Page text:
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Aluminum Production Using Zirconia Solid Electrolyte

Clean Efficient Aluminum Oxide Electrolysis with SOM Inert Anodes
ARPA-E Award: 
Natick, MA
Project Term: 
12/12/2013 to 12/10/2016
Project Status: 
Technical Categories: 
Critical Need: 
Primary production of lightweight metals such as aluminum is an energy-intensive and expensive process that results in significant carbon dioxide (CO2) and other hazardous and corrosive emissions. Lowering the energy consumption, cost, and emissions associated with processing aluminum would make it competitive with incumbent structural metals such as steel. Enabling its widespread use in vehicles in particular--without compromising performance or safety--would substantially reduce fuel consumption and CO2 emissions from transportation.
Project Innovation + Advantages: 
INFINIUM is developing a technology to produce light metals such as aluminum and titanium using an electrochemical cell design that could reduce energy consumption associated with these processes by over 50%. The key component of this innovation lies within the anode assembly used to electrochemically refine these light metals from their ores. While traditional processes use costly graphite anodes that are reacted to produce CO2 during refining, INFINIUM's anode can use much cheaper fuels such as natural gas, and produce a high-purity oxygen by-product. Revenue from this by-product could significantly affect aluminum production economics. Traditional cell designs also waste a great deal of heat due to the necessity of keeping the reactor open to the air while contaminated CO2 rapidly exits the chamber. Since INFINIUM's anode keeps the oxygen or CO2 anode gas away from the main reactor chamber, the entire system may be far more effectively insulated.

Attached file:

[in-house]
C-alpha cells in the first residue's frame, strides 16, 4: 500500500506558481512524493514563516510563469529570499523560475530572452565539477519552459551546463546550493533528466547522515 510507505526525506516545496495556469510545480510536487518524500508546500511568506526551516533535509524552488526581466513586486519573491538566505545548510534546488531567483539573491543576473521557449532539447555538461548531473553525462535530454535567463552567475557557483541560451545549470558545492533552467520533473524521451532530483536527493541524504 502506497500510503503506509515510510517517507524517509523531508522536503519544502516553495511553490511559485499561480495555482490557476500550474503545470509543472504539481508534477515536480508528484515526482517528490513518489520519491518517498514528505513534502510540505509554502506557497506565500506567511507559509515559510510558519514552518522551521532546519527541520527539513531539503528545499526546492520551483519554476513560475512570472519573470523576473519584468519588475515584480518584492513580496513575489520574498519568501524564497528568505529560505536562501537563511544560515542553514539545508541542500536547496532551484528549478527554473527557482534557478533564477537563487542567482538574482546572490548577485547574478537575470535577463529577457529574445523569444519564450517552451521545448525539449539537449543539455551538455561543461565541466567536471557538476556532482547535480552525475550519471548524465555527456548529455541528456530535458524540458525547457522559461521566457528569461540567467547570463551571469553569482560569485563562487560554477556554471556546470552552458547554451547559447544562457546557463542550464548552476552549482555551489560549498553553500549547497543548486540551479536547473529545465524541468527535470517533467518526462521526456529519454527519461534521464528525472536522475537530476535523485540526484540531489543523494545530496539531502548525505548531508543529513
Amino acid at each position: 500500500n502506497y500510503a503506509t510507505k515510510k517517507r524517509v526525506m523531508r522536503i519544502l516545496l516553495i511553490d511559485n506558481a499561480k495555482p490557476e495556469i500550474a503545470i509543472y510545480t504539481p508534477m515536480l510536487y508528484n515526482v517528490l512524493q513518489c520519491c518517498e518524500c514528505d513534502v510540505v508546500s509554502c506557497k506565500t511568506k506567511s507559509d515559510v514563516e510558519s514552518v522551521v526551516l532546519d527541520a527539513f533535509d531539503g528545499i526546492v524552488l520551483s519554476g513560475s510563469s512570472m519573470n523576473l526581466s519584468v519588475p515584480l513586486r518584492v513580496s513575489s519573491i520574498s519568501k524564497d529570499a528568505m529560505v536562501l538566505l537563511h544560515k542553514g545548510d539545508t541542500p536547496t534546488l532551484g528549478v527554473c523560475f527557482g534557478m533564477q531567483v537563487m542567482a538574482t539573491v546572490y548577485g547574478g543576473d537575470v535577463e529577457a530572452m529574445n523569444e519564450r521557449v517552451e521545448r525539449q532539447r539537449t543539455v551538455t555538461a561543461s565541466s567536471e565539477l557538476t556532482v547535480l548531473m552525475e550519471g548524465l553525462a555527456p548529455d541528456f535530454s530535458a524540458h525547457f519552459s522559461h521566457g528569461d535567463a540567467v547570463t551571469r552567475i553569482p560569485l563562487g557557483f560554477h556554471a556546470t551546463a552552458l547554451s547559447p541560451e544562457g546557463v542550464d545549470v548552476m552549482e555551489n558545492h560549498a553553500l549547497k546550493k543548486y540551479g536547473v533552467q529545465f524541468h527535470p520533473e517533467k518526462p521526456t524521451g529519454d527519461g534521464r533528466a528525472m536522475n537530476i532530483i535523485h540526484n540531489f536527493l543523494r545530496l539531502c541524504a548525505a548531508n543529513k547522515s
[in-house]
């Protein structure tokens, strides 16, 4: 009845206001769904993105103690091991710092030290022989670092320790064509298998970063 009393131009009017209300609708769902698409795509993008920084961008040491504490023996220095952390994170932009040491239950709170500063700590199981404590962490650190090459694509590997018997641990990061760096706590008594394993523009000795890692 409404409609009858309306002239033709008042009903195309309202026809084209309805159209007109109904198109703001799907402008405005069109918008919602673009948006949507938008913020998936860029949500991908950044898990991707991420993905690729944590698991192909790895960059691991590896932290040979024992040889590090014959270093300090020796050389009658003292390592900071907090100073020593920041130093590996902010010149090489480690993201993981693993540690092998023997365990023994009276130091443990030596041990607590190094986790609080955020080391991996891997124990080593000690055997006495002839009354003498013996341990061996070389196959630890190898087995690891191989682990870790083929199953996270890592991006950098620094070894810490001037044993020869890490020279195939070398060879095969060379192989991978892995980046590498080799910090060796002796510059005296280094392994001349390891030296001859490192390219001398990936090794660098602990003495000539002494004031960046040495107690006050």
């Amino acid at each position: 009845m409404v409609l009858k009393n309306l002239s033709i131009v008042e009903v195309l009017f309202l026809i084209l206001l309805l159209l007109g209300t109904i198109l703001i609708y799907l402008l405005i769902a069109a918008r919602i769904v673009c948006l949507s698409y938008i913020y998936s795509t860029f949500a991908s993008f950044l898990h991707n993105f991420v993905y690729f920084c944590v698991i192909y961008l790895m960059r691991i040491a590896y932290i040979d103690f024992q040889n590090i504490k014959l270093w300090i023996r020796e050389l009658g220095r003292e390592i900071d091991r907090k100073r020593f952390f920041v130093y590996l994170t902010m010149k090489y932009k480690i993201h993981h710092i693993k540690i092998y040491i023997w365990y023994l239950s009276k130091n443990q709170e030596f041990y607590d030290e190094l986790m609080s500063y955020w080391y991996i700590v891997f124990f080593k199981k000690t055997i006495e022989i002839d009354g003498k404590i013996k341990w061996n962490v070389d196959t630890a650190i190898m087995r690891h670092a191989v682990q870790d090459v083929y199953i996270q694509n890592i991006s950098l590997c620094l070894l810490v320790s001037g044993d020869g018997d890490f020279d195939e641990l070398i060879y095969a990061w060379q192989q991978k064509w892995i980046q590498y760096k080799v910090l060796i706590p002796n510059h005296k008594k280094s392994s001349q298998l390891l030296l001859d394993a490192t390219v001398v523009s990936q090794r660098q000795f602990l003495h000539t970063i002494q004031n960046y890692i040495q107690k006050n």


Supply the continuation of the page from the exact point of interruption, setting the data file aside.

Potential Impact: 
If successful, INFINIUM would deploy low-cost, energy-efficient aluminum-production cells as a drop-in replacement into large production plants.
Light-weighting vehicles to improve fuel efficiency could reduce U.S. dependence on foreign fossil fuel resources used in the transportation industry.
Transforming aluminum production could reduce harmful CO2 emissions by 50-90% and completely eliminate other emissions compared to conventional processing methods.
Retrofitting existing aluminum plants reduces risk and capital costs, making light metals a more cost effective option in manufacturing. This technology also enables aluminum plants to replace expensive graphite with cheap, domestically available natural gas as a key component of light metal manufacturing.
ARPA-E Program Director: 
Dr. Paul Albertus
Project Contact: 
Dr. Adam Powell
Boston University
Release Date: